Given the trends we have laid out, it is imperative for the risk function to accelerate its digitization efforts, since it will be increasingly hard to stay analog while customer-facing activities and operations race ahead into digital. As one risk executive noted, “the risk function should not be the bottleneck to a highly digital [bank].” Another said that “there is no way channels can be truly digital without working with risk.” However, only 39 percent of respondents considered their risk function to be a significant contributor to the bank’s overall transformation.

A digital transformation for risk would mean a number of changes. Chief among them, risk would capture and manage information from a broader and richer set of data, looking into nontraditional sources like business-review ratings online. It would automate processes it controls, and work with others to do the same for decision-heavy processes. It would use advanced analytics to further improve the accuracy and consistency of its models, in part by greatly reducing the biases.


Risk would embed its solutions in a bank’s website, its mobile trading app, and its corporate-banking platform, while deploying a flexible risk data architecture. Inside the bank, leaders would consult self-serve dashboards informed by risk analyses—and thus act on risk-driven strategic advice. Risk would review and reshape its mandate and role to capitalize on its ability to provide faster, more forward-looking, and deeper insights and advice. It would alter its organizational setup, as well as its culture, talent, and ways of working.

But to get there, risk must overcome a set of challenges. First, risk systems have significant IT and data constraints. IT systems are often patchwork, which means that data quality is often poor. Eighty-six percent and 63 percent of risk managers viewed legacy IT systems and a lack of easily accessible high-quality data, respectively, as the main challenges to digitizing risk. The working group noted the contradiction involved in encouraging people to seek additional and creative data sources while not mining fully trusted internal data as a result of the challenges of legacy IT systems.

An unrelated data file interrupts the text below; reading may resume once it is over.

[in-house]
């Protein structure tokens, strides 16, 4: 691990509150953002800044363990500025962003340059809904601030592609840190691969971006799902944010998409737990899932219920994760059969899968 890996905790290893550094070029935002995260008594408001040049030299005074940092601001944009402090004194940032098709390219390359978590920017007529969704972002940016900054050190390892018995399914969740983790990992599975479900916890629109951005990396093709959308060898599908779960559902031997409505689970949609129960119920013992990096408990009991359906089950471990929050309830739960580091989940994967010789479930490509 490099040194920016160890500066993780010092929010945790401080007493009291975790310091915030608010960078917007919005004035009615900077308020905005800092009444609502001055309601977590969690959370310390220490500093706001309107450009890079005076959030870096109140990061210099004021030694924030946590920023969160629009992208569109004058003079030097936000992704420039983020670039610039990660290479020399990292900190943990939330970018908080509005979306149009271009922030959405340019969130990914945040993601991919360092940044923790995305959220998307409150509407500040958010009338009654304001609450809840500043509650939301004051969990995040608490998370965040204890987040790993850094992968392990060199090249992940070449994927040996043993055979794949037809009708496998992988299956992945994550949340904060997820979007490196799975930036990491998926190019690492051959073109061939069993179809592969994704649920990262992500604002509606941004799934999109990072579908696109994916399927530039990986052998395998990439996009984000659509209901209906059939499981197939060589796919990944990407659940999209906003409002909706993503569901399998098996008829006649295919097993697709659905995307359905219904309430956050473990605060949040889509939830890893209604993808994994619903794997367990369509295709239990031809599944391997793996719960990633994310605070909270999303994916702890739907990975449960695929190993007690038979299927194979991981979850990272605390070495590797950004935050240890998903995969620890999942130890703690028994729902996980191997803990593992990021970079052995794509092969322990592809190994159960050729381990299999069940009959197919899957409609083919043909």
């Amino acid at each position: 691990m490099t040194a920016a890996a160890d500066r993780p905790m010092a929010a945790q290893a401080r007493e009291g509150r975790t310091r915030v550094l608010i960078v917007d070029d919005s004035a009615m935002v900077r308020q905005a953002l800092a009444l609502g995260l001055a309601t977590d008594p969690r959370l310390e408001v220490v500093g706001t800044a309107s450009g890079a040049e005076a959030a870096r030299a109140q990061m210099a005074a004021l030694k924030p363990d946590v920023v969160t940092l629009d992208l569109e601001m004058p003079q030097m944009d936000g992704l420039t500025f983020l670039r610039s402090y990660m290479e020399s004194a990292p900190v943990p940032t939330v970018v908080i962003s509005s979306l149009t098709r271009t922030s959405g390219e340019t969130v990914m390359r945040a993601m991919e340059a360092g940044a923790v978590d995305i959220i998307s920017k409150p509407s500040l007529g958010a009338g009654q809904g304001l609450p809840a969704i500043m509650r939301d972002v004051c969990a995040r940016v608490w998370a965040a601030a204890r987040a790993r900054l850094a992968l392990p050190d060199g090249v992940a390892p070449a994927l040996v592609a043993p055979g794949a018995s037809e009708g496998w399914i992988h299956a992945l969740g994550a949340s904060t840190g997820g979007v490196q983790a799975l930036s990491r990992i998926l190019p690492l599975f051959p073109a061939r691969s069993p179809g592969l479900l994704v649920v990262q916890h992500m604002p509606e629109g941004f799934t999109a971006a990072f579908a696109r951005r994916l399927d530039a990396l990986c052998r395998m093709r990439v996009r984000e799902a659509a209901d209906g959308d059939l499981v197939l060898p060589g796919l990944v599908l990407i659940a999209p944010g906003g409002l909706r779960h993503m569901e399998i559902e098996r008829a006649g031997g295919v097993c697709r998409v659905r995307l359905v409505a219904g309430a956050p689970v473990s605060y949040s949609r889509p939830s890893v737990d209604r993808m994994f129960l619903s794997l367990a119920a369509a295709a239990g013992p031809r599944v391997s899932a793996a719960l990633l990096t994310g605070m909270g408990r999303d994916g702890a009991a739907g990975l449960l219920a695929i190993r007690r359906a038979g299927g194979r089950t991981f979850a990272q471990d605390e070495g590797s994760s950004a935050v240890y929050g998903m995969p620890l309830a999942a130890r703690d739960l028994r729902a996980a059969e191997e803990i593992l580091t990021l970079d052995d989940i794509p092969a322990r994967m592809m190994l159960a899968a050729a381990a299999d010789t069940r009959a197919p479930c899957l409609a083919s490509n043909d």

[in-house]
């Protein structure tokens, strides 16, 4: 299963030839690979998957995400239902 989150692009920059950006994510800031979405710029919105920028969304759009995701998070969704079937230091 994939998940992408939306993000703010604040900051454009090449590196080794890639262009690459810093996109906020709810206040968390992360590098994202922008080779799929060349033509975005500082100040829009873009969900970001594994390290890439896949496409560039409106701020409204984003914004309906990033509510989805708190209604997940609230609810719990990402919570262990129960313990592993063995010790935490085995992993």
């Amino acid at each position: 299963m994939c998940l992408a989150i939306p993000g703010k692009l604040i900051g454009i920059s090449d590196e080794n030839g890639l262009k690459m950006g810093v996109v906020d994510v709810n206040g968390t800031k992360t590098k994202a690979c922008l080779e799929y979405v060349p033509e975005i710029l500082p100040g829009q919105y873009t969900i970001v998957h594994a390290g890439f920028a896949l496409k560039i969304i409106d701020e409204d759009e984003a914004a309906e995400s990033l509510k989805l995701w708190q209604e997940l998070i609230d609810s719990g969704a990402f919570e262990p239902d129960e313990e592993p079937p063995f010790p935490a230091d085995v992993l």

Second, risk leaders are inherently and appropriately conservative, given their mandate. They will need to adopt and adapt concepts like iterative design, “fail fast,” and multivendor teams. Forty-six percent of risk managers viewed culture as a main challenge in digitizing. Risk staff often lack the most up-to-date knowledge of analytics and next-generation technologies that will be needed in a more digital state. Forty-three percent of risk managers saw talent as a key challenge in digitizing. The working group actively debated how to attract and retain talent both proficient in risk and comfortable with digital technologies.

Third, risk has bankwide interdependencies. The risk function is highly involved in thousands of daily decisions across the entire bank. It requires considerable collaboration from others to deliver a digital risk solution. Thirty-seven percent of risk managers viewed a complex organizational structure as a main challenge in digitizing. As one risk manager stated, “strategic alignment is needed between different groups ahead of time [to drive the risk] digitization.”

Regulation is another challenge. As 34 percent of the respondents noted, regulatory requirements for transparency, auditability, and completeness could limit the depth and speed of the technology’s adoption. The working group consequently observed that “black box” machine-learning techniques have had a slow rate of adoption in regulatory-reviewed models. Finally, digital transformation in risk is a special case. Not unlike open-heart surgery, everyone must know the playbook to the last detail, and a range of safety measures and fallback options must be in place to safeguard the bank and its customers and keep operations running at the highest possible levels.

Nevertheless, it can be done. Many capabilities are in place, others can be amassed, and several banks have laid promising foundations. Further, there is a strong economic case for taking on these challenges and digitizing risk; 40 percent of respondents believe that credit risk costs will fall by more than 25 percent (we explore the economic case in detail, below). Leading banks and fintechs have proved that a number of oft- cited transformation barriers, such as a lack of digital talent and heavy regulatory requirements, can be overcome. In essence, the research that underpins this report makes a clear case for digitizing risk. Now the question is how far and how fast digitization can go.